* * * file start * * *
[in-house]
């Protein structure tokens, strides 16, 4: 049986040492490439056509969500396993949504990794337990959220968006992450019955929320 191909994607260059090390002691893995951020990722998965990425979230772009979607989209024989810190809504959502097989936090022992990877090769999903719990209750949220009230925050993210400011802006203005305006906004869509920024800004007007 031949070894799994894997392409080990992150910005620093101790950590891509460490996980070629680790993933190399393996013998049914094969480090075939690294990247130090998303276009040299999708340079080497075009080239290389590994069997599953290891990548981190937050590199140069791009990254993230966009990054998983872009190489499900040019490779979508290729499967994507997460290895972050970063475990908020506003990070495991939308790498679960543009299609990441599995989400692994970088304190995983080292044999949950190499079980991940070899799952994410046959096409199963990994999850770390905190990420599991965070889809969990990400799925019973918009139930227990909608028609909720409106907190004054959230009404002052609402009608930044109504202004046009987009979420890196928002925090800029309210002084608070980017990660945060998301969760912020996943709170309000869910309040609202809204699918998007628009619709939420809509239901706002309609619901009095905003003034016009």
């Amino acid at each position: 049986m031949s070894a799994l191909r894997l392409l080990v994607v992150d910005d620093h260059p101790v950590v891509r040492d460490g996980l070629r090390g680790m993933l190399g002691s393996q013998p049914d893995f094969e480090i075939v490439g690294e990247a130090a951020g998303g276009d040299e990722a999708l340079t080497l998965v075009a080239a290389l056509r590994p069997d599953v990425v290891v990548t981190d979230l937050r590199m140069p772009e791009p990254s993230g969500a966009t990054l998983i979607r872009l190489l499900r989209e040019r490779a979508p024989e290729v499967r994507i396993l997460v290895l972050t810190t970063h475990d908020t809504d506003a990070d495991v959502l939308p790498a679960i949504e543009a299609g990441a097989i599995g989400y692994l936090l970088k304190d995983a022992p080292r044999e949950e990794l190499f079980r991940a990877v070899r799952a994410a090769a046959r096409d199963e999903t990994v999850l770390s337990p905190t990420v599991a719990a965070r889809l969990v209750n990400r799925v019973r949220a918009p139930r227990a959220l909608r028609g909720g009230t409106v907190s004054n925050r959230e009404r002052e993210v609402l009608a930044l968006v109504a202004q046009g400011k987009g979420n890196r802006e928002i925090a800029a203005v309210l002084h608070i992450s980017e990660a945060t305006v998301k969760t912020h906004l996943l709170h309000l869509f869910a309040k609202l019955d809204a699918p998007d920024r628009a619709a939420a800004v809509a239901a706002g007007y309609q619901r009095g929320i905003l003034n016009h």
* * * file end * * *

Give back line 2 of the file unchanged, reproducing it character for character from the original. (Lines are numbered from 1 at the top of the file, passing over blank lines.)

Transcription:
């Protein structure tokens, strides 16, 4: 049986040492490439056509969500396993949504990794337990959220968006992450019955929320 191909994607260059090390002691893995951020990722998965990425979230772009979607989209024989810190809504959502097989936090022992990877090769999903719990209750949220009230925050993210400011802006203005305006906004869509920024800004007007 031949070894799994894997392409080990992150910005620093101790950590891509460490996980070629680790993933190399393996013998049914094969480090075939690294990247130090998303276009040299999708340079080497075009080239290389590994069997599953290891990548981190937050590199140069791009990254993230966009990054998983872009190489499900040019490779979508290729499967994507997460290895972050970063475990908020506003990070495991939308790498679960543009299609990441599995989400692994970088304190995983080292044999949950190499079980991940070899799952994410046959096409199963990994999850770390905190990420599991965070889809969990990400799925019973918009139930227990909608028609909720409106907190004054959230009404002052609402009608930044109504202004046009987009979420890196928002925090800029309210002084608070980017990660945060998301969760912020996943709170309000869910309040609202809204699918998007628009619709939420809509239901706002309609619901009095905003003034016009």